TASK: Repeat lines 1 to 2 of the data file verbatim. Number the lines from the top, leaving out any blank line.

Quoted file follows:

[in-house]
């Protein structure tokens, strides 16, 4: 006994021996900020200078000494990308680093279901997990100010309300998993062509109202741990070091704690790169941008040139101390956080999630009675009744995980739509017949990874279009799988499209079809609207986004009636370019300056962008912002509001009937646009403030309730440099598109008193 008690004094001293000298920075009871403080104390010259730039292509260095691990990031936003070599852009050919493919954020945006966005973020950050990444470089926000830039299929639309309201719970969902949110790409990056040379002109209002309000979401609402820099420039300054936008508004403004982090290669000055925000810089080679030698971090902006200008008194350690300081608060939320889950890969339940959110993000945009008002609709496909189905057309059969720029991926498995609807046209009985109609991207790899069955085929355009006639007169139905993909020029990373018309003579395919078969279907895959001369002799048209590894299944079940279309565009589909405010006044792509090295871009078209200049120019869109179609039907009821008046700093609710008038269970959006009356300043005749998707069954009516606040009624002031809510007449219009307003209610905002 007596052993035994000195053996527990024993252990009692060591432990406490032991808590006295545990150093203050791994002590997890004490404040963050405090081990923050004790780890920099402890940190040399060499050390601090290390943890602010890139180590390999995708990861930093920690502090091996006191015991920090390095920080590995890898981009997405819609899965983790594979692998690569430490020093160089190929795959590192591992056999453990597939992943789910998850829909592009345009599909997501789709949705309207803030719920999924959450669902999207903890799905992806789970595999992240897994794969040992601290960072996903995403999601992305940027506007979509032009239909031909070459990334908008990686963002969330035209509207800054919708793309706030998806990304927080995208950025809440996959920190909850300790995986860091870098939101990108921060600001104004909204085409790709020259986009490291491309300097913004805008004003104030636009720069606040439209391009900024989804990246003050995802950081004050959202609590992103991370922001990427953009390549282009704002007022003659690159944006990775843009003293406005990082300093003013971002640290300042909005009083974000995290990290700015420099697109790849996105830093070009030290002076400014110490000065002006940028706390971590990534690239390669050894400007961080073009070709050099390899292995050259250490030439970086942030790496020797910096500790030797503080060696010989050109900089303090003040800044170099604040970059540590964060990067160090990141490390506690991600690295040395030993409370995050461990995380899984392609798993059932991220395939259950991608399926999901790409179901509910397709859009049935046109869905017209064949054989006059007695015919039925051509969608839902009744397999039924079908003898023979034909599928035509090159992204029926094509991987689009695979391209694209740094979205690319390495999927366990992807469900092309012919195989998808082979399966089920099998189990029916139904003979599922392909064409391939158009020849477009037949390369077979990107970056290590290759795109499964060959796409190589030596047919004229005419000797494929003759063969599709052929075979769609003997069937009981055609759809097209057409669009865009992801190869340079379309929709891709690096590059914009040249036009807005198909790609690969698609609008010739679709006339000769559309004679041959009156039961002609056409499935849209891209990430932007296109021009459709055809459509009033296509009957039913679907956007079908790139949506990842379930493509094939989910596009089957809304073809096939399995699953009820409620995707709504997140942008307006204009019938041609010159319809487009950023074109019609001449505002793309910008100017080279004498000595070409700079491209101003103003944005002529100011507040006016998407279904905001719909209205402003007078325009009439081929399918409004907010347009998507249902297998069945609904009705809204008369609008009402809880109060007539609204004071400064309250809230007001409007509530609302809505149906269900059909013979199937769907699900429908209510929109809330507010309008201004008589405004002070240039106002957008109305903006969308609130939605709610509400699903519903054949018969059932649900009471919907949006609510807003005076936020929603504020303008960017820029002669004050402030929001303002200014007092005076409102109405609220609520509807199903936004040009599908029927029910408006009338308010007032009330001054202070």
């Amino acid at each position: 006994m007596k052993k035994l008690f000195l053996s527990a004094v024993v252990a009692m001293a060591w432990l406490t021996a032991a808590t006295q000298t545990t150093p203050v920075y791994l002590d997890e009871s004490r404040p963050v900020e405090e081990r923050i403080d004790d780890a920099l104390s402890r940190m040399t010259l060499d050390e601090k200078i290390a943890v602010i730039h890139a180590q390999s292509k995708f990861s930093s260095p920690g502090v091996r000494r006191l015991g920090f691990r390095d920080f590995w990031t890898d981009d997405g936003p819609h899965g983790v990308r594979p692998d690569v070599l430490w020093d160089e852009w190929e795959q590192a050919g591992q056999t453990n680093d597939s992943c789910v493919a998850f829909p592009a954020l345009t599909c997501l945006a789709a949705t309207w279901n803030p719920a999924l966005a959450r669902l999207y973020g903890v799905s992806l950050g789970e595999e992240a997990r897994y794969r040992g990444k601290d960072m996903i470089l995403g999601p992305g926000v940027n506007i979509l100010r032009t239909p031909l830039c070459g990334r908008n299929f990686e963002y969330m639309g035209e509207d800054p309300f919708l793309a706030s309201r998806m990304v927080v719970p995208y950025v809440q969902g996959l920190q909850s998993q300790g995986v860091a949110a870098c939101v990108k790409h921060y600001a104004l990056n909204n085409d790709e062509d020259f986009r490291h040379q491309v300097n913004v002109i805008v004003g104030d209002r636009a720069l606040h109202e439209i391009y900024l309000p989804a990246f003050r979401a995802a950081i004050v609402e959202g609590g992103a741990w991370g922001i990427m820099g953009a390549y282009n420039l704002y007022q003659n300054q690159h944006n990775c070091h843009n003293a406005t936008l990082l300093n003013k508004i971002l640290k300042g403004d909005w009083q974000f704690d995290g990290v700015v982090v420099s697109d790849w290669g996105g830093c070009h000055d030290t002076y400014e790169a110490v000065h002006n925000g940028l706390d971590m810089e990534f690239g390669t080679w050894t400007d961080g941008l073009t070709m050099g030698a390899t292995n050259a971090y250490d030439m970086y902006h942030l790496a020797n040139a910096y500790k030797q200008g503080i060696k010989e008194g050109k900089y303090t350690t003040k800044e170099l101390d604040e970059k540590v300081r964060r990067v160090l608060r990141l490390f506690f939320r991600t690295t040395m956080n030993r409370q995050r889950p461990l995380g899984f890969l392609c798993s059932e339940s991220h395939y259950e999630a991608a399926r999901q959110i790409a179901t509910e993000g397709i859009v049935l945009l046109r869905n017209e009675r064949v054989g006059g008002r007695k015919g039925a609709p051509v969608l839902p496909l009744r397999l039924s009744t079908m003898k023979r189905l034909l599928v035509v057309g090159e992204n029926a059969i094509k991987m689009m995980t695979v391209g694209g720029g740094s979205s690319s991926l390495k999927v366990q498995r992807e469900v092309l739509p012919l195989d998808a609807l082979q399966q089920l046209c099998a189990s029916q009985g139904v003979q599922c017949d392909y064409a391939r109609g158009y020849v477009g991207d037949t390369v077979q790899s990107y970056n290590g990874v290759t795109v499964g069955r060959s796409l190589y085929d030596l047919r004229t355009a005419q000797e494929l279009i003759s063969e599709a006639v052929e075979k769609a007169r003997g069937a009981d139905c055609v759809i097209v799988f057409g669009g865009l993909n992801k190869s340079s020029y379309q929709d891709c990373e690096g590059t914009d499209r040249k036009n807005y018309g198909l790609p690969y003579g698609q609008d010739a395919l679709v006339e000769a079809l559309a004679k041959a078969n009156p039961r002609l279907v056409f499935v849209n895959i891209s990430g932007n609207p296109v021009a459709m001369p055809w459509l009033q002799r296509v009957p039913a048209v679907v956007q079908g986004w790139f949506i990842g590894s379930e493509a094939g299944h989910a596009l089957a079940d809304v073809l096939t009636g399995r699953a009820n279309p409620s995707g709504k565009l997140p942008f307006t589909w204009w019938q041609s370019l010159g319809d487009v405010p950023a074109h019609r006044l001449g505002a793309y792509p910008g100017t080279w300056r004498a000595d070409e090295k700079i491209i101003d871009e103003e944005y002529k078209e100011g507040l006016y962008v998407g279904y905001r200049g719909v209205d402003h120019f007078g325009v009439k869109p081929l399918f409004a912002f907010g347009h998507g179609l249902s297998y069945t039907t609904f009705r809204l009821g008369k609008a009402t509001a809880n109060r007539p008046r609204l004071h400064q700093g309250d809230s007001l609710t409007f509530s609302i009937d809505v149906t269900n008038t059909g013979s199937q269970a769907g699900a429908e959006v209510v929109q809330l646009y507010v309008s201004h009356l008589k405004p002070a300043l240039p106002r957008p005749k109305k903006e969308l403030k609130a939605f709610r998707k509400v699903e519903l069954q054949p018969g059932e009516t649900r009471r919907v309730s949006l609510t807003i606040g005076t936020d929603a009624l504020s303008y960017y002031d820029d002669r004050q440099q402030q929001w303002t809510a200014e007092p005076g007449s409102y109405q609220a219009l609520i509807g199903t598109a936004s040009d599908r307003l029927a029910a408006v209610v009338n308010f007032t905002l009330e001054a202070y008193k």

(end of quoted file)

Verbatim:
[in-house]
């Protein structure tokens, strides 16, 4: 006994021996900020200078000494990308680093279901997990100010309300998993062509109202741990070091704690790169941008040139101390956080999630009675009744995980739509017949990874279009799988499209079809609207986004009636370019300056962008912002509001009937646009403030309730440099598109008193 008690004094001293000298920075009871403080104390010259730039292509260095691990990031936003070599852009050919493919954020945006966005973020950050990444470089926000830039299929639309309201719970969902949110790409990056040379002109209002309000979401609402820099420039300054936008508004403004982090290669000055925000810089080679030698971090902006200008008194350690300081608060939320889950890969339940959110993000945009008002609709496909189905057309059969720029991926498995609807046209009985109609991207790899069955085929355009006639007169139905993909020029990373018309003579395919078969279907895959001369002799048209590894299944079940279309565009589909405010006044792509090295871009078209200049120019869109179609039907009821008046700093609710008038269970959006009356300043005749998707069954009516606040009624002031809510007449219009307003209610905002 007596052993035994000195053996527990024993252990009692060591432990406490032991808590006295545990150093203050791994002590997890004490404040963050405090081990923050004790780890920099402890940190040399060499050390601090290390943890602010890139180590390999995708990861930093920690502090091996006191015991920090390095920080590995890898981009997405819609899965983790594979692998690569430490020093160089190929795959590192591992056999453990597939992943789910998850829909592009345009599909997501789709949705309207803030719920999924959450669902999207903890799905992806789970595999992240897994794969040992601290960072996903995403999601992305940027506007979509032009239909031909070459990334908008990686963002969330035209509207800054919708793309706030998806990304927080995208950025809440996959920190909850300790995986860091870098939101990108921060600001104004909204085409790709020259986009490291491309300097913004805008004003104030636009720069606040439209391009900024989804990246003050995802950081004050959202609590992103991370922001990427953009390549282009704002007022003659690159944006990775843009003293406005990082300093003013971002640290300042909005009083974000995290990290700015420099697109790849996105830093070009030290002076400014110490000065002006940028706390971590990534690239390669050894400007961080073009070709050099390899292995050259250490030439970086942030790496020797910096500790030797503080060696010989050109900089303090003040800044170099604040970059540590964060990067160090990141490390506690991600690295040395030993409370995050461990995380899984392609798993059932991220395939259950991608399926999901790409179901509910397709859009049935046109869905017209064949054989006059007695015919039925051509969608839902009744397999039924079908003898023979034909599928035509090159992204029926094509991987689009695979391209694209740094979205690319390495999927366990992807469900092309012919195989998808082979399966089920099998189990029916139904003979599922392909064409391939158009020849477009037949390369077979990107970056290590290759795109499964060959796409190589030596047919004229005419000797494929003759063969599709052929075979769609003997069937009981055609759809097209057409669009865009992801190869340079379309929709891709690096590059914009040249036009807005198909790609690969698609609008010739679709006339000769559309004679041959009156039961002609056409499935849209891209990430932007296109021009459709055809459509009033296509009957039913679907956007079908790139949506990842379930493509094939989910596009089957809304073809096939399995699953009820409620995707709504997140942008307006204009019938041609010159319809487009950023074109019609001449505002793309910008100017080279004498000595070409700079491209101003103003944005002529100011507040006016998407279904905001719909209205402003007078325009009439081929399918409004907010347009998507249902297998069945609904009705809204008369609008009402809880109060007539609204004071400064309250809230007001409007509530609302809505149906269900059909013979199937769907699900429908209510929109809330507010309008201004008589405004002070240039106002957008109305903006969308609130939605709610509400699903519903054949018969059932649900009471919907949006609510807003005076936020929603504020303008960017820029002669004050402030929001303002200014007092005076409102109405609220609520509807199903936004040009599908029927029910408006009338308010007032009330001054202070």